In the realm of sport, there is a constant observance of the two games, football and soccer. Seemingly, these two games repeatedly are seen as total opposites of each other. One played with feet, one with hands. One demands constant replays and call reviews, while one cherishes the controversial decisions in the heat of the moment. Both sports, to me, are very entertaining. Another difference that has appeared in recent weeks is the dealing with fan interference.
This last December, in a Dutch match between AZ Alkmaar and Ajax, a wild fan leapt onto the field and lunged at the goalie, Esteban Alvarado. In response the goalie attempted a leaping kick and then proceeded to kick the man while he was on the ground. The referee came over and pulled out a red card for the goalie and he was sent off. In a ridiculous turn of events, the manager of Alkmaar pulled his entire team off of the field and the game was cancelled. Nothing like a good moment of controversy, is there?
Contrast this to last week, when an overly-excited Green Bay Packer fan ran onto to the field. All the cameras pulled away from the fan and the only video of the incident comes in the form of a shaky hand-held video shot by a fan in the stands. The 15 year old intruder ran around in glee, and as security members struggled to capture him, Packers linebacker, Brad Jones, wrapped his arms around the boy and threw him to the ground. The crowd erupted in cheers and the lad was taken away. The game resumed and no one outside of the stadium even knew the event took place until hours after the game when the video surfaced. Brad Jones was not punished.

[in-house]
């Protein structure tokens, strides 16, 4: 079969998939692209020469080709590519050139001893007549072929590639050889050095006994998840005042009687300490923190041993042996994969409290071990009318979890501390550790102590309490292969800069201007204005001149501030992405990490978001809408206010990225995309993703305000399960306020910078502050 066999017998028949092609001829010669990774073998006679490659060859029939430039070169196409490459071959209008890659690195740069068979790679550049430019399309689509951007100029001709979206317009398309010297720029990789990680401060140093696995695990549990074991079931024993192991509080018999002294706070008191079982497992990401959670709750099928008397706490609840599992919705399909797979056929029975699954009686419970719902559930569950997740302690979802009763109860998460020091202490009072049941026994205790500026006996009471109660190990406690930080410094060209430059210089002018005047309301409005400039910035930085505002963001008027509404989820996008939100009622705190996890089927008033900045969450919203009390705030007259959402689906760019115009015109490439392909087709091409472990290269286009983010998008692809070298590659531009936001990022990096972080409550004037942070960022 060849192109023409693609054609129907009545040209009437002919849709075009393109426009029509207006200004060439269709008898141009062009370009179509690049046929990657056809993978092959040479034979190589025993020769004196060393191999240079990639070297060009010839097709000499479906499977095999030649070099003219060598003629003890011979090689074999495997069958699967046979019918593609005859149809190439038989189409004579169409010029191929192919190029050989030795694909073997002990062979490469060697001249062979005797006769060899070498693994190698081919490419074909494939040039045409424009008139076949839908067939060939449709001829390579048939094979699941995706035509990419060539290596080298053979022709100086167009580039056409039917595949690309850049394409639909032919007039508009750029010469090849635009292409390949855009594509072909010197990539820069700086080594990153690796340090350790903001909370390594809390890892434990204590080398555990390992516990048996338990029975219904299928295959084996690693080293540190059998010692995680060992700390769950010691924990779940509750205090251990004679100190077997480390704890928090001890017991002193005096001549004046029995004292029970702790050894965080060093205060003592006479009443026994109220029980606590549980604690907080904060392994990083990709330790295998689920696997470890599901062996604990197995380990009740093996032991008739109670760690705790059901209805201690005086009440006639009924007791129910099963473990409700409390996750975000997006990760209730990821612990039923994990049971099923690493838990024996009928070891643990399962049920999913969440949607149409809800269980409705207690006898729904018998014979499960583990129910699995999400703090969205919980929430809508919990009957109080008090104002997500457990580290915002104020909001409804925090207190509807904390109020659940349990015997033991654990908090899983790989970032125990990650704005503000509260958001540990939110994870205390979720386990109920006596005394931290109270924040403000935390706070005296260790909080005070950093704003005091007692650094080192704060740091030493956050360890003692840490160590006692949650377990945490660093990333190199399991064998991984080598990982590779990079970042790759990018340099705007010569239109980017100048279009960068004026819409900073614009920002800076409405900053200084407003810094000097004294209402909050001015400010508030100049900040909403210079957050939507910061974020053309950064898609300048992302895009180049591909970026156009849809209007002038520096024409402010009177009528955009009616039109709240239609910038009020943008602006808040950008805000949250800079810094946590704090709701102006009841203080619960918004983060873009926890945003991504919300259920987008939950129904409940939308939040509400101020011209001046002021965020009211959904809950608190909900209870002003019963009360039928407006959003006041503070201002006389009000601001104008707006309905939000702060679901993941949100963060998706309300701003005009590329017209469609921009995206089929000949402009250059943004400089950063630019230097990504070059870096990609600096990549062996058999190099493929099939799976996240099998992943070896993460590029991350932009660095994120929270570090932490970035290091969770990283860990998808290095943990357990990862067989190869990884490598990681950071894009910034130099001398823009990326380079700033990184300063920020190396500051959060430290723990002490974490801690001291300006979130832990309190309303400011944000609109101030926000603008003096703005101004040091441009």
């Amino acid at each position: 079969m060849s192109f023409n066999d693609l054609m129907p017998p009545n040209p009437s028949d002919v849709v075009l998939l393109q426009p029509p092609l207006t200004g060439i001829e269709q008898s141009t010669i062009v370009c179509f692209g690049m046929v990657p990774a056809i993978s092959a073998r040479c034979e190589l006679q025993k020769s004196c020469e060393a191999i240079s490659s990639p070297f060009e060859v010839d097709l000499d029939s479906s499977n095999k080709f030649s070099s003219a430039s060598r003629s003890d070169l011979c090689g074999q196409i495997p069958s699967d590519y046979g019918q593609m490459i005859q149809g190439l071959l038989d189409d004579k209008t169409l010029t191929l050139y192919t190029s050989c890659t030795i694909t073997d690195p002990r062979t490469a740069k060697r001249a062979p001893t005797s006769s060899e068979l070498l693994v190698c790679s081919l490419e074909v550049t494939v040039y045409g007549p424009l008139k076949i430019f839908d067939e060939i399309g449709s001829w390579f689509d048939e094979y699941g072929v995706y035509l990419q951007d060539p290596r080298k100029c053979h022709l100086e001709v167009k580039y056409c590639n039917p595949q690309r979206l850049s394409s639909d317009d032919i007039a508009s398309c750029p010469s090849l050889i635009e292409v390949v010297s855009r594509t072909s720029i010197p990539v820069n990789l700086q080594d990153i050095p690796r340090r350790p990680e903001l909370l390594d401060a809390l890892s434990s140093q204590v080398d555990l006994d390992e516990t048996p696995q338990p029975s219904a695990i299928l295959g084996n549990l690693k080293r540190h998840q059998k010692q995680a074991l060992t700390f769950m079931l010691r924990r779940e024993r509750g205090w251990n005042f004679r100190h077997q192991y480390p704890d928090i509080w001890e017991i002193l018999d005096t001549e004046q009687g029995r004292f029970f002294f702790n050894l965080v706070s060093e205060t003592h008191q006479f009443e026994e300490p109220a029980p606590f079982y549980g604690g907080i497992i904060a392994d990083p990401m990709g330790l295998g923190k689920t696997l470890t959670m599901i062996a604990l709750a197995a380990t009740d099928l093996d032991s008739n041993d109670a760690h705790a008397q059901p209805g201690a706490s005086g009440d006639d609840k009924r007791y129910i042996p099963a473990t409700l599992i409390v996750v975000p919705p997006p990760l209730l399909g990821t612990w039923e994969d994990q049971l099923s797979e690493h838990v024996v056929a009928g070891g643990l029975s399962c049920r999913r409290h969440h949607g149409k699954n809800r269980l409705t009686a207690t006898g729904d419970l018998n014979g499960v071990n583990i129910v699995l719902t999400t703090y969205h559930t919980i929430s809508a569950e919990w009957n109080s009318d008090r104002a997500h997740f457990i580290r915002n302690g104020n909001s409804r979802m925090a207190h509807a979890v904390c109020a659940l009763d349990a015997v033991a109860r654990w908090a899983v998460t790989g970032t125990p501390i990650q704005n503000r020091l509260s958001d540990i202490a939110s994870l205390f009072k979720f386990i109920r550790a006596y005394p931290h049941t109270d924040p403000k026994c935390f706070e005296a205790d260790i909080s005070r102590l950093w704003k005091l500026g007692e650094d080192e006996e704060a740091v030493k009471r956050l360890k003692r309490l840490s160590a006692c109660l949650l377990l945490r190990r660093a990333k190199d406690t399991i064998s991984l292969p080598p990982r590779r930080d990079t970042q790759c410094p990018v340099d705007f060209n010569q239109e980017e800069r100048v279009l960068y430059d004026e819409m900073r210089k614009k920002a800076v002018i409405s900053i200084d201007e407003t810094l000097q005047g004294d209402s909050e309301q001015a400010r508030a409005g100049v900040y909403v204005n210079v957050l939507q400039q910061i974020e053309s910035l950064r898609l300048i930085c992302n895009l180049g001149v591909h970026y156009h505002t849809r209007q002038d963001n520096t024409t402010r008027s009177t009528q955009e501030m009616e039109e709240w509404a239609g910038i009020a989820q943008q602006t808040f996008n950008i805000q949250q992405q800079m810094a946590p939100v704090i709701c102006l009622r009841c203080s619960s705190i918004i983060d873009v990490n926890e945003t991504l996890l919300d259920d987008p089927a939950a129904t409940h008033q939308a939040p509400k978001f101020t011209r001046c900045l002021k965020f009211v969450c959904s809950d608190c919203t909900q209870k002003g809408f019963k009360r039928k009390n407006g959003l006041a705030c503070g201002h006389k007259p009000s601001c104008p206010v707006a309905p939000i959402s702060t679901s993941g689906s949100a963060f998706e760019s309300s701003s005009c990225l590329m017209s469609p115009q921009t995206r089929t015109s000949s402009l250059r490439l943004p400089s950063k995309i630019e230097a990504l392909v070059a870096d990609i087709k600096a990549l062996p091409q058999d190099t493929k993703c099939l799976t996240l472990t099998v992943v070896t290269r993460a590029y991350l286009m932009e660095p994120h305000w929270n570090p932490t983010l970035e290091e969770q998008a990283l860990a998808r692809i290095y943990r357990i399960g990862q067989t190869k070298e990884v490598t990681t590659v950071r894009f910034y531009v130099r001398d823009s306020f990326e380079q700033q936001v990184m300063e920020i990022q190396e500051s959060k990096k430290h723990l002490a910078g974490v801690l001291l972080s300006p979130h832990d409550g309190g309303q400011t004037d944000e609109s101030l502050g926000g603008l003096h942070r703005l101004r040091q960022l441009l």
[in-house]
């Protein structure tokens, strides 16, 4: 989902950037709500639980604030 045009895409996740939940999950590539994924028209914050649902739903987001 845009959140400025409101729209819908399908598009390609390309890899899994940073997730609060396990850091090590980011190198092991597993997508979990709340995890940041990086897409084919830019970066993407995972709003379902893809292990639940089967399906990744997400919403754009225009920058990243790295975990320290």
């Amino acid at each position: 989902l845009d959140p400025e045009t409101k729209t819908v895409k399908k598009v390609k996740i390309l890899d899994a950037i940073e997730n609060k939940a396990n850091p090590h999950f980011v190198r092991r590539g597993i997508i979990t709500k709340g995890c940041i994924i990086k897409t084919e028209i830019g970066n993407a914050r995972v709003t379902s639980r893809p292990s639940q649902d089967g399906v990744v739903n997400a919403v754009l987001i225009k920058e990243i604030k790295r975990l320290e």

So why did these events produce such contrasting reactions? Well, in truth, they were entirely different events. In the soccer match, the pitch invader was clearly looking for a fight as he approached the opposition’s goalie. In the football game, the fan was simply enjoying a jolly lap around the field. But why was there punishment for the goalie? He decided to fight back. He kicked the man when he was down, and players simply cannot do that to fans. Brad Jones left the scene immediately after bringing down the fan, as he simply wanted to get the game going again because he was cold.
So what did we learn here? I feel that these events reflect the opposing feelings on moments of debate within the two sports: Was the ref in the right? Maybe the goalie should have strangled the player, I mean, he was an opposing fan. Or maybe the goalie could have been punished with a fine after the game. It is tough, how can an away player who attacked a fan be allowed to stay in a game? Not surprisingly, his one game suspension for the red card was lifted in the wake of the ensuing drama and fans had tons to argue about after the match. Soccer thrives on this stuff.
Contrastingly, football is entirely about the sport. Clearly Brad Jones’ assault was much less violent, but it amazes me how the incident wasn’t even covered at all, because in actuality it is a non-event. People don’t watch football to see fans do silly things; they want to see touchdowns and exciting hits. The decisions of controversy are clearly something that instills interest in soccer, and something that the NFL wishes not to deal with.